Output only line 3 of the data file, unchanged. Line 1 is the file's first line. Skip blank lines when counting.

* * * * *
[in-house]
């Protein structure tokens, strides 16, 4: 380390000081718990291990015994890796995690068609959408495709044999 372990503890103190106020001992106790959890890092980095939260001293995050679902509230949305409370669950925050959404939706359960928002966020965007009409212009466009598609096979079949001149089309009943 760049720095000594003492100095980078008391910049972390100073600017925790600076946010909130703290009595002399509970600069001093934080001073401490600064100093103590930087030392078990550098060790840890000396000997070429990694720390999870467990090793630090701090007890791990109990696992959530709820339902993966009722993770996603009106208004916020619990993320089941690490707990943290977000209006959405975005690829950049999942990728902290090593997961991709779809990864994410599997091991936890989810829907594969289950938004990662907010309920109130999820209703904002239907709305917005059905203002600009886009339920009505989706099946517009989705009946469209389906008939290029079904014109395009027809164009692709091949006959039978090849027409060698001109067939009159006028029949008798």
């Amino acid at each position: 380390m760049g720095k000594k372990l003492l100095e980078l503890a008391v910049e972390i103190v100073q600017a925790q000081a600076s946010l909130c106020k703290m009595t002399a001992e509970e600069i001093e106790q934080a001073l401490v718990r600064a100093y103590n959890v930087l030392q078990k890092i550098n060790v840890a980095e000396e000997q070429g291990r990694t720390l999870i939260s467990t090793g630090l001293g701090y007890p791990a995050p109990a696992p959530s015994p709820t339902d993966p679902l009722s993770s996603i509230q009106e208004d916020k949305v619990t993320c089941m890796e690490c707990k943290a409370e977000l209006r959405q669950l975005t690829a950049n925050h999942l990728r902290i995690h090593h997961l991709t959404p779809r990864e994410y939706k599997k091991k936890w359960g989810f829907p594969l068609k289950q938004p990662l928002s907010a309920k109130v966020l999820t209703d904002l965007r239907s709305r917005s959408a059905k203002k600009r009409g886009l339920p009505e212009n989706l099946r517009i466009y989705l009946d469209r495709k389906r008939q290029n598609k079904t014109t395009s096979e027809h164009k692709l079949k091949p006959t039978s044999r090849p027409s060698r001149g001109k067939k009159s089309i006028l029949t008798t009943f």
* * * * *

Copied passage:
């Amino acid at each position: 380390m760049g720095k000594k372990l003492l100095e980078l503890a008391v910049e972390i103190v100073q600017a925790q000081a600076s946010l909130c106020k703290m009595t002399a001992e509970e600069i001093e106790q934080a001073l401490v718990r600064a100093y103590n959890v930087l030392q078990k890092i550098n060790v840890a980095e000396e000997q070429g291990r990694t720390l999870i939260s467990t090793g630090l001293g701090y007890p791990a995050p109990a696992p959530s015994p709820t339902d993966p679902l009722s993770s996603i509230q009106e208004d916020k949305v619990t993320c089941m890796e690490c707990k943290a409370e977000l209006r959405q669950l975005t690829a950049n925050h999942l990728r902290i995690h090593h997961l991709t959404p779809r990864e994410y939706k599997k091991k936890w359960g989810f829907p594969l068609k289950q938004p990662l928002s907010a309920k109130v966020l999820t209703d904002l965007r239907s709305r917005s959408a059905k203002k600009r009409g886009l339920p009505e212009n989706l099946r517009i466009y989705l009946d469209r495709k389906r008939q290029n598609k079904t014109t395009s096979e027809h164009k692709l079949k091949p006959t039978s044999r090849p027409s060698r001149g001109k067939k009159s089309i006028l029949t008798t009943f």